Is Demography Destiny? The US Electorate, post-Hurricane Maria

Is Demography Destiny? The US Electorate, post-Hurricane Maria

Despite a veritable deluge of astonishing (and a few horrifying) events – the Las Vegas killing spree, the Kurdistan and Catalan referenda, the defeat of yet another “Repeal and Replace” assault on Obamacare, the German election and the ugliness of Alternative for Germany’s entry into the Bundestag, just to name a few – in today’s article, J. BROOKS SPECTOR takes a breath and looks at some larger demographic issues and how they may impact on the upcoming 2018 and 2020 elections in the US. But readers shouldn’t worry too much; any maths will be easy to digest.

Napoleon reportedly set out the popular dictum: “Geography is destiny”, in reference to his vision of a French-led pan-European empire. This idea has subsequently been used by later conquerors and economists to explain – and sometimes to justify – everything from the urge for national expansion such as America’s “manifest destiny” and Germany’s reach for “lebensraum”, to explanations for poor economic development where a lack of a sea coast and difficult transport have limited growth such as economist Jeffrey Sachs’ writing about weak sister economies. And it has also been used to describe the luck some nations have encountered when they discovered their country sat atop vast amounts of sticky black goo that can be pumped to the surface and sold for vast fortunes.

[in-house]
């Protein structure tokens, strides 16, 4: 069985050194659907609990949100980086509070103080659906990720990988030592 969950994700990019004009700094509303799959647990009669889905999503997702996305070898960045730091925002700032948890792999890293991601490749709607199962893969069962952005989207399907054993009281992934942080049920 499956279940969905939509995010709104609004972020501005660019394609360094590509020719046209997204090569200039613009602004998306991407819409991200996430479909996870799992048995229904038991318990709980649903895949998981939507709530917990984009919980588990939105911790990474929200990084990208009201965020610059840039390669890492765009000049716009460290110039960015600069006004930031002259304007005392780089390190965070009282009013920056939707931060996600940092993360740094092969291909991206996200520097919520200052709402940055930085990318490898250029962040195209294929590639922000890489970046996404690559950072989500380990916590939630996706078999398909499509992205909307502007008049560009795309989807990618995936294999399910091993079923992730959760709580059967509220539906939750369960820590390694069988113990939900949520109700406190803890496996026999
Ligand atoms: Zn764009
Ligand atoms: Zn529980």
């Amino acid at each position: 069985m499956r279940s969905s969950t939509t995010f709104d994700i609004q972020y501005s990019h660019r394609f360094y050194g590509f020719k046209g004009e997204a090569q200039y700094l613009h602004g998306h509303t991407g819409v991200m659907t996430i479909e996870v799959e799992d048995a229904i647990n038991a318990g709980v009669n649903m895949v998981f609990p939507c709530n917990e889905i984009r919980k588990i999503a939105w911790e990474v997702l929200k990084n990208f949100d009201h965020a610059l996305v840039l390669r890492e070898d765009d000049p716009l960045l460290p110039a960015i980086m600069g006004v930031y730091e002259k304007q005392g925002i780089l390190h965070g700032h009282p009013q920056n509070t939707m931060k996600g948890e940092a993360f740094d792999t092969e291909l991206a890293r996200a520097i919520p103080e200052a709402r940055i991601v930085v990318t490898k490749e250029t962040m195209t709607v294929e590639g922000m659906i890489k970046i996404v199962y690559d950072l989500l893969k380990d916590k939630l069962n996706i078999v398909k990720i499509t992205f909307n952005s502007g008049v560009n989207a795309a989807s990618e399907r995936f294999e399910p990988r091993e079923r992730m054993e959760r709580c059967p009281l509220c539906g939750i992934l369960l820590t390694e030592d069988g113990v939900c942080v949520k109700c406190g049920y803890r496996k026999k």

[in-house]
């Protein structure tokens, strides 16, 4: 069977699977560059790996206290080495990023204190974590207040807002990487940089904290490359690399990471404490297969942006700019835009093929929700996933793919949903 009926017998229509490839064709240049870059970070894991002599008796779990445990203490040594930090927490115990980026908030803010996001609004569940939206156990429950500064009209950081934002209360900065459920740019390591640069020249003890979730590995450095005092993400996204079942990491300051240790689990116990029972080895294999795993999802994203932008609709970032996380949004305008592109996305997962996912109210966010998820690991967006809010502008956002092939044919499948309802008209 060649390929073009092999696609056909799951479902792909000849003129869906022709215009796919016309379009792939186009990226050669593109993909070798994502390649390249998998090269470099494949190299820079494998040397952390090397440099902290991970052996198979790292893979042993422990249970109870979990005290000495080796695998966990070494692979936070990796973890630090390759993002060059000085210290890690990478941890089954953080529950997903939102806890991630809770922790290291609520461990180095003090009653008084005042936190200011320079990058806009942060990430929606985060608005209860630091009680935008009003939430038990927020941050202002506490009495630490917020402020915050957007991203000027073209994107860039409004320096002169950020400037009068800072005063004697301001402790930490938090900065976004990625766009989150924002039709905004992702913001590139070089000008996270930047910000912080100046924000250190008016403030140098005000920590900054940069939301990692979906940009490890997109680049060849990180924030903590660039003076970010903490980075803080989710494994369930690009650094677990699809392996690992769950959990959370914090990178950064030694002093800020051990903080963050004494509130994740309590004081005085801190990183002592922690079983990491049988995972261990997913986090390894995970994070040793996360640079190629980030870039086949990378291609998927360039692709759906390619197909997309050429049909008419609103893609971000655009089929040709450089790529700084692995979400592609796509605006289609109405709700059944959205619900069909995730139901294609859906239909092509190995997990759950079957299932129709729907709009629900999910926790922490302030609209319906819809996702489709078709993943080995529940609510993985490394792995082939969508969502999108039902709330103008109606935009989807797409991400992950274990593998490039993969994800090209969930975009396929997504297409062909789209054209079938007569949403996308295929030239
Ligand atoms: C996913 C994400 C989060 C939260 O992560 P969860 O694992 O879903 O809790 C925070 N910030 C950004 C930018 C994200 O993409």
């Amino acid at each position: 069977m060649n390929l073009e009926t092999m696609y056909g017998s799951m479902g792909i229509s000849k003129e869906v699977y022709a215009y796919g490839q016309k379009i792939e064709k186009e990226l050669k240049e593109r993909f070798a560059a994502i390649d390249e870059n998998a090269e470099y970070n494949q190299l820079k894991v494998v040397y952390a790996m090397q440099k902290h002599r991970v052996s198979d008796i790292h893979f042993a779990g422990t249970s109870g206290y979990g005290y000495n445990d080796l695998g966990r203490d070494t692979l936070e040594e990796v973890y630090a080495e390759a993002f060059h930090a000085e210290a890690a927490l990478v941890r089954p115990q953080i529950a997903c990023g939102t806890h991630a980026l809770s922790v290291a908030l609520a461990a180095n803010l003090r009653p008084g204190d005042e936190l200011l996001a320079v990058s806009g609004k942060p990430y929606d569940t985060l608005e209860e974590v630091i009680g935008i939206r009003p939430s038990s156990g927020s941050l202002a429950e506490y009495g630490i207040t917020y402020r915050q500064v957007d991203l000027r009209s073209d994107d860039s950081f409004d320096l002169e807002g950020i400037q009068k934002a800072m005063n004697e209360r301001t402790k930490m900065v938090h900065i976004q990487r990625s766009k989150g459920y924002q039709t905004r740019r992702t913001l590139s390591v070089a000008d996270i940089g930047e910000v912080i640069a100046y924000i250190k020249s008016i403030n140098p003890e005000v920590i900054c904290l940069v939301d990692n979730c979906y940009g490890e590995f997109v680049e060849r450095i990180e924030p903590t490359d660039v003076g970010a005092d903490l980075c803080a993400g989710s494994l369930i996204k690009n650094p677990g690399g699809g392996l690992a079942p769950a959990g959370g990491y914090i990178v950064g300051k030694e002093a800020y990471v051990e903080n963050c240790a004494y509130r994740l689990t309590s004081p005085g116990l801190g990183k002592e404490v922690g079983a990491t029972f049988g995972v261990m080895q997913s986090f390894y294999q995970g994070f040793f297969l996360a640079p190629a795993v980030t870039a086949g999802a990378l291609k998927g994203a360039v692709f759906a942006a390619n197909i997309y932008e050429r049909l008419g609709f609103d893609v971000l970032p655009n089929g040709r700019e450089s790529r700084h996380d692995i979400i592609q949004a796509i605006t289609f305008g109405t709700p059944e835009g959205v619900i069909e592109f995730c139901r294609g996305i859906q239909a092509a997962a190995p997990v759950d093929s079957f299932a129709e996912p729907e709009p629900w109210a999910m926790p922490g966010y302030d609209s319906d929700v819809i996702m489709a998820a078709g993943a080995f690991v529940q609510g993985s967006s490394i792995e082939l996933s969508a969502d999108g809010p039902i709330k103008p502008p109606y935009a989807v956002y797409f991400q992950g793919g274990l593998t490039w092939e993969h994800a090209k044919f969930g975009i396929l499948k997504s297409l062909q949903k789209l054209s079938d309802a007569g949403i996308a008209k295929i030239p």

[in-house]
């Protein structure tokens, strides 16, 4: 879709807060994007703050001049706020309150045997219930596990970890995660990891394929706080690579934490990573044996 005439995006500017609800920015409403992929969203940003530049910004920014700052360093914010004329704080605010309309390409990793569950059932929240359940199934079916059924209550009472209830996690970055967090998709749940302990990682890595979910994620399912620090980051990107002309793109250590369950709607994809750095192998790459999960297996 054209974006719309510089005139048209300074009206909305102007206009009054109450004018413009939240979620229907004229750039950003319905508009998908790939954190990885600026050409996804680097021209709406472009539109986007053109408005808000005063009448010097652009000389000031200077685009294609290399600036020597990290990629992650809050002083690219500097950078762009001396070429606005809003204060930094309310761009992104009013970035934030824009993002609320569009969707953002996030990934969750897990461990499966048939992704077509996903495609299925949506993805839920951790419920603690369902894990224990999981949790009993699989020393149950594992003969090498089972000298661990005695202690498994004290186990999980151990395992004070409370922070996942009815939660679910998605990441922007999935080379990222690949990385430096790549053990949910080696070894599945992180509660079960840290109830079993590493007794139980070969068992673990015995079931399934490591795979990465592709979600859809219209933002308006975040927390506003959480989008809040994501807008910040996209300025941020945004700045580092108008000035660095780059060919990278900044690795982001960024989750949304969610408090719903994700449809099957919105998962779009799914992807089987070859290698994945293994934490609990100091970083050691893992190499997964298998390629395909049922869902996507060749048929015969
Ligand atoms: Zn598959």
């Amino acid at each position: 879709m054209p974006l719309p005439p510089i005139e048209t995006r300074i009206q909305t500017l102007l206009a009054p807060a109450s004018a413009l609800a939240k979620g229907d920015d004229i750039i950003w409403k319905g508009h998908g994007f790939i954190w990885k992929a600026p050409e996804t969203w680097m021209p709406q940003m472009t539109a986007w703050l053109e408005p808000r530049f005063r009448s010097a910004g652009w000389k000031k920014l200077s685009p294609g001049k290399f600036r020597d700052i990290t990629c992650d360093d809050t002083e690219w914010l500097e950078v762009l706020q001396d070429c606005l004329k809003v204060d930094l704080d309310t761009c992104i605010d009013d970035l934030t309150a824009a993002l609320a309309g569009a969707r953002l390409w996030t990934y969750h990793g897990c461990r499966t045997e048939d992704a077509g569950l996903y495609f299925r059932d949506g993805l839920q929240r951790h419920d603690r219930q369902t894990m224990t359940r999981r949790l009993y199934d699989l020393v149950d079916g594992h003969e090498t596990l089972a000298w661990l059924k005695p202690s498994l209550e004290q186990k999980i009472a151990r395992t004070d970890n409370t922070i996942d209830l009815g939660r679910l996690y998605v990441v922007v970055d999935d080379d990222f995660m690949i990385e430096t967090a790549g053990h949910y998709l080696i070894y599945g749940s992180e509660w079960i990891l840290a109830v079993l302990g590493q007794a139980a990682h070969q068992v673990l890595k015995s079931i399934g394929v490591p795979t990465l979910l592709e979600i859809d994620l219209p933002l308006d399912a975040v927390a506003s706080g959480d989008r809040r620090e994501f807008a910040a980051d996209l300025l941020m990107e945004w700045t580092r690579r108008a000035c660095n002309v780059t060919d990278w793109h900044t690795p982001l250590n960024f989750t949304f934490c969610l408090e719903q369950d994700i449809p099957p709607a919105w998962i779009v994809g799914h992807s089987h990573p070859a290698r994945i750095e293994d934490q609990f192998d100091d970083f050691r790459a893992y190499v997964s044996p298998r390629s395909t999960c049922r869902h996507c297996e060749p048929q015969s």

But in our age, the Corsican “Little Corporal’s” idea must to be restated somewhat. Nowadays, perhaps it is demography that is destiny – especially where democratic nations are concerned. We shall explore this from several different perspectives not usually much discussed abroad where people increasingly focus on the Twitter drivel that sometimes passes for political discourse – but that are now vitally important for American political life.

The US Supreme Court began its 2017-18 session on 2 October, and one of the most compelling cases it has agreed to rule on – with the oral arguments delivered on 3 October – is the Wisconsin redistricting decision. As the New York Times set out the situation,

The Supreme Court is set to hear arguments on Tuesday in a case that could reshape American democracy. The justices will consider whether extreme partisan gerrymandering — the drawing of voting districts to give lopsided advantages to the party in power — violates the constitution.

The Supreme Court has never struck down an election map on the ground that it was drawn to make sure one political party wins an outsize number of seats. The court has, however, left open the possibility that some kinds of political gamesmanship in redistricting may be too extreme.